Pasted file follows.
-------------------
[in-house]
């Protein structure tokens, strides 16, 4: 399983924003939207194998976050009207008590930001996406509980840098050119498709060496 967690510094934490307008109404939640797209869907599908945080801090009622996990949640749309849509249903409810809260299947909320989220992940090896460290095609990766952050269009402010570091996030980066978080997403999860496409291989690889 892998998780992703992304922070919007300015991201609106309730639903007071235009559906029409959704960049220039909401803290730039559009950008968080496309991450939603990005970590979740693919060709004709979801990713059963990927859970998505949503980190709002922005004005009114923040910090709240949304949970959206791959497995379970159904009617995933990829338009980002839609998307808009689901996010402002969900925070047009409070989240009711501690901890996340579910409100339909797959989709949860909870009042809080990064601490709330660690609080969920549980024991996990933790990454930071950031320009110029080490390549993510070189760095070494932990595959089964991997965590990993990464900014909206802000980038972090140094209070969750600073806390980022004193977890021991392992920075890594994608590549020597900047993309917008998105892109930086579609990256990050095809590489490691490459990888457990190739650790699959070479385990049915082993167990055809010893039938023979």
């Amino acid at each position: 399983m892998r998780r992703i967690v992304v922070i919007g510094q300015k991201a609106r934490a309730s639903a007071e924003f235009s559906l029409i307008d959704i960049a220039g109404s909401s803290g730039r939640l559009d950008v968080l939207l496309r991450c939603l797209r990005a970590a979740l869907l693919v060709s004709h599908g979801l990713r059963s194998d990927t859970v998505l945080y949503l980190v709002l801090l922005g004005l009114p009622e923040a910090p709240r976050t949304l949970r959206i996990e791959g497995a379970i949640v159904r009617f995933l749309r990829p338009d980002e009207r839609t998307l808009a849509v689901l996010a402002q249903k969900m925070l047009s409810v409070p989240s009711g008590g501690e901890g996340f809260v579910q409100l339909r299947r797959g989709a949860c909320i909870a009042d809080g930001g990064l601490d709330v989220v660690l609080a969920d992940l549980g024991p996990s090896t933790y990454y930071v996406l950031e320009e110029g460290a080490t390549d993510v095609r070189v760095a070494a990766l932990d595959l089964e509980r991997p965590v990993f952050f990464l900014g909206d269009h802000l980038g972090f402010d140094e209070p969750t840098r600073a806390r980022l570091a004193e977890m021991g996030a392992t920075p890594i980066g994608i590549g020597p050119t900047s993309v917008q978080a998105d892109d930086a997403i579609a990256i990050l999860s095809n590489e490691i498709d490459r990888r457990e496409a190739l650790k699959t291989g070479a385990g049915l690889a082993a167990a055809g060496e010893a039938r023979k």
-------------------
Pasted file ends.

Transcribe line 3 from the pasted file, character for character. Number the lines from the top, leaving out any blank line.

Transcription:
């Amino acid at each position: 399983m892998r998780r992703i967690v992304v922070i919007g510094q300015k991201a609106r934490a309730s639903a007071e924003f235009s559906l029409i307008d959704i960049a220039g109404s909401s803290g730039r939640l559009d950008v968080l939207l496309r991450c939603l797209r990005a970590a979740l869907l693919v060709s004709h599908g979801l990713r059963s194998d990927t859970v998505l945080y949503l980190v709002l801090l922005g004005l009114p009622e923040a910090p709240r976050t949304l949970r959206i996990e791959g497995a379970i949640v159904r009617f995933l749309r990829p338009d980002e009207r839609t998307l808009a849509v689901l996010a402002q249903k969900m925070l047009s409810v409070p989240s009711g008590g501690e901890g996340f809260v579910q409100l339909r299947r797959g989709a949860c909320i909870a009042d809080g930001g990064l601490d709330v989220v660690l609080a969920d992940l549980g024991p996990s090896t933790y990454y930071v996406l950031e320009e110029g460290a080490t390549d993510v095609r070189v760095a070494a990766l932990d595959l089964e509980r991997p965590v990993f952050f990464l900014g909206d269009h802000l980038g972090f402010d140094e209070p969750t840098r600073a806390r980022l570091a004193e977890m021991g996030a392992t920075p890594i980066g994608i590549g020597p050119t900047s993309v917008q978080a998105d892109d930086a997403i579609a990256i990050l999860s095809n590489e490691i498709d490459r990888r457990e496409a190739l650790k699959t291989g070479a385990g049915l690889a082993a167990a055809g060496e010893a039938r023979k």